1Tell us a bit about your business and what you do.
As a visual designer, apparently, I create stunning visuals to attract consumers' eyes. However, there are a lot more than that. To me, the biggest challenge is communicating with different parties. Before getting to the part where I can start exploring and have fun with the visuals, I always have to work with different parties to research, to plan and to organize things that'd really bored me as a designer. However, I really love the execution stage where I can play with a lot of materials, finishing and printing methods. In the modern digital world, the best thing about my job is it's given me the resources to work things in the classic way - creating tangible designs that speak to people's soul.
2Congratulations! As the winner of the 2018 Muse Creative Awards, what does winning this award mean to you and your team?
This sets a great beginning for my creative career. Being in the creative industry for only a few years, the award gave me great recognition and has strongly motivated me into creating better works in the future. I feel like every small recognition brings me one step closer to achieving my dream of becoming a great designer.
3Where do you see the evolution of creative industry going over the next 5-10 years?
As a print enthusiast, I have to say unfortunately the world's moving digital. However, I believe print never dies because the ability of being able to interact with people tangibly is irreplaceable.
4What are your top three (3) favorite things about our industry?
1. Things never get boring.
2. There isn't the best solution, but always better solutions.
5Who has inspired you in your life and why?
Charlie Yip, a young and talented art director from Ogilvy & Mather. We met at college and since then we often collaborate. He showed me the importance of having a great concept to support the visuals, and I'm always amazed by the wide range of technical skills he possessed. His positive attitude and dedication at work got him huge success in his creative career. I see him not only as my peer, but also my life coach.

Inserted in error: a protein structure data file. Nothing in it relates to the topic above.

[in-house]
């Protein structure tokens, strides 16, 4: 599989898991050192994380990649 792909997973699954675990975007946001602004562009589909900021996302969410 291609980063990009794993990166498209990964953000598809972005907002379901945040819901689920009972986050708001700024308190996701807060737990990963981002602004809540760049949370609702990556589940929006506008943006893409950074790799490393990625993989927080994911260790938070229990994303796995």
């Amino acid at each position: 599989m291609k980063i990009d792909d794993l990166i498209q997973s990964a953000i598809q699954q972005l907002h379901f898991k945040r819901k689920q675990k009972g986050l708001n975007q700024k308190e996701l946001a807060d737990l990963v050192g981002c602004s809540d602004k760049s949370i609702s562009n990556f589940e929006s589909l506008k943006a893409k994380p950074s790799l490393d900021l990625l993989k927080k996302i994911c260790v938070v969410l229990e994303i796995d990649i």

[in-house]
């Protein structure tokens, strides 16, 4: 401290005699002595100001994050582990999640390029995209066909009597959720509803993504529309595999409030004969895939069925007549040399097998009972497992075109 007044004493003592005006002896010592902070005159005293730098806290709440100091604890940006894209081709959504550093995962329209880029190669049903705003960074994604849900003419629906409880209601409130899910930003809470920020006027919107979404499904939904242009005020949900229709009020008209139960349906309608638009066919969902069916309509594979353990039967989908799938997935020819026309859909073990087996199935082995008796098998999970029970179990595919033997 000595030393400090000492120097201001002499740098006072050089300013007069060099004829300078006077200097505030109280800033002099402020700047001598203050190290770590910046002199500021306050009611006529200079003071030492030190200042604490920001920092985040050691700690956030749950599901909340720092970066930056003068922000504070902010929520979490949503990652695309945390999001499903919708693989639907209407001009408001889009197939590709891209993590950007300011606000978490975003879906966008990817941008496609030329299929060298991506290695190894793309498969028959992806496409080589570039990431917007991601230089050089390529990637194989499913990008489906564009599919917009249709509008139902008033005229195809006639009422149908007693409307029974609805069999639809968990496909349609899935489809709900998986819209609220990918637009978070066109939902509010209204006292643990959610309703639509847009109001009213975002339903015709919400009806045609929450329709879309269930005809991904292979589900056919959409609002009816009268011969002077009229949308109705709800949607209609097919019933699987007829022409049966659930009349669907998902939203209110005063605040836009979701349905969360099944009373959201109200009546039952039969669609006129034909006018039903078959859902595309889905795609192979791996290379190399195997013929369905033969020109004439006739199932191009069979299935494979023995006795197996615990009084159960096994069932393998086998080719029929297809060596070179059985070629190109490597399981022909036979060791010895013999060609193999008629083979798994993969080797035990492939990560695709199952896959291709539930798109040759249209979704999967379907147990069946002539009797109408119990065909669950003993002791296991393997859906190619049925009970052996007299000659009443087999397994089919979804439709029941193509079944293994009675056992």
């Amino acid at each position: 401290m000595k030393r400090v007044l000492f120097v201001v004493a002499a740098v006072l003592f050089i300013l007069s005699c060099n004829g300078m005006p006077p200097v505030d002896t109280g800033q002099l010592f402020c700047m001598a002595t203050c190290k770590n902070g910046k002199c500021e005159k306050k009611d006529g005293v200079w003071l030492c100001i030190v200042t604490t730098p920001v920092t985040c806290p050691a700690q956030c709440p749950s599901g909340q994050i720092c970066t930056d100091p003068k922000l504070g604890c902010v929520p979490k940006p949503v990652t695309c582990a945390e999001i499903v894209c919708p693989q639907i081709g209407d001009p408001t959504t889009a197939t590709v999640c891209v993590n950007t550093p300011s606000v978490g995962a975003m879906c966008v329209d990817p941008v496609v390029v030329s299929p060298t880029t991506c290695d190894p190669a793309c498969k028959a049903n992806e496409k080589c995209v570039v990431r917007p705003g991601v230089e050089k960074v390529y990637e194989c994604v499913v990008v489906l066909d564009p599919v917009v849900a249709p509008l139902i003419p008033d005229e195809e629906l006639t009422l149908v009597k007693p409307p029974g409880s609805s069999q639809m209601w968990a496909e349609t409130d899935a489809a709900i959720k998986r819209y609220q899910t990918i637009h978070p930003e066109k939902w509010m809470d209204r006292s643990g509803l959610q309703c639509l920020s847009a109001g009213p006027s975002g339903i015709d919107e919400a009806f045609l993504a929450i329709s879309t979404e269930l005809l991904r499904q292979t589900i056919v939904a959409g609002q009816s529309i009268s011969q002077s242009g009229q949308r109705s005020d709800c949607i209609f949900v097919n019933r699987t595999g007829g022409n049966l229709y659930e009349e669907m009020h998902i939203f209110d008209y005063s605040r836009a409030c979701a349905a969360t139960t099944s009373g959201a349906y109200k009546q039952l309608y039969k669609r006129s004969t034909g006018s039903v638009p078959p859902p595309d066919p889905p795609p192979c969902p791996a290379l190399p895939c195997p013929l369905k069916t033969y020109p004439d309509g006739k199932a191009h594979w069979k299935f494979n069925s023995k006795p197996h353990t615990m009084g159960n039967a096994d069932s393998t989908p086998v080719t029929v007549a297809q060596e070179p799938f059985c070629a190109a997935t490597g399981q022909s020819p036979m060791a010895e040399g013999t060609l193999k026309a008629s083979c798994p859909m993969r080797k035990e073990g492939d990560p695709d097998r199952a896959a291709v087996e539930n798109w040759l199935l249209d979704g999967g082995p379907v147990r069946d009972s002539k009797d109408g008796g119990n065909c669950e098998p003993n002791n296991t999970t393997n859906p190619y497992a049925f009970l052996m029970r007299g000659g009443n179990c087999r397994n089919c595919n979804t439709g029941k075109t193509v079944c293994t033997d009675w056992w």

6What makes your country specifically, unique in the creative industry?
Hong Kong is a very unique city mixed with eastern and western culture. It was a former British Colony, then returned to China, and now it is running under Hong Kong's own system. I believe mixing multiple cultural elements in our communications has become our own culture. Hence, the fusion of cultures bring strong energy and inspirations to the industry when people started to create new ideas with the old and the new, fusing traditional elements with modern touches together.
7If you could give one piece of advice to someone considering a career in creative industry, what would it be?
Skills are important, but nowhere as important as your idea and concept.
8What resources would you recommend to someone who wants to improve their skills in the advertising industry?
The only way to truly improve your skills is to learn them through hands on project. Always take initiatives to work on different briefs, and from there, learn the skills you needed to execute the idea from tutorial videos or your seniors, then apply it on the work right away. You'll find out you learn much faster this way than going for any random skills that fascinate you.
9Finally, what is your key to success?
Always approach a brief with design thinking. Know your users and your target audience. Begin with a strong idea and think of 100 of executions, keep trying and ask your target audience about how they feel about your work. Keep testing and improving. Always remember that you are designing for the people who use the product, and start everything from there.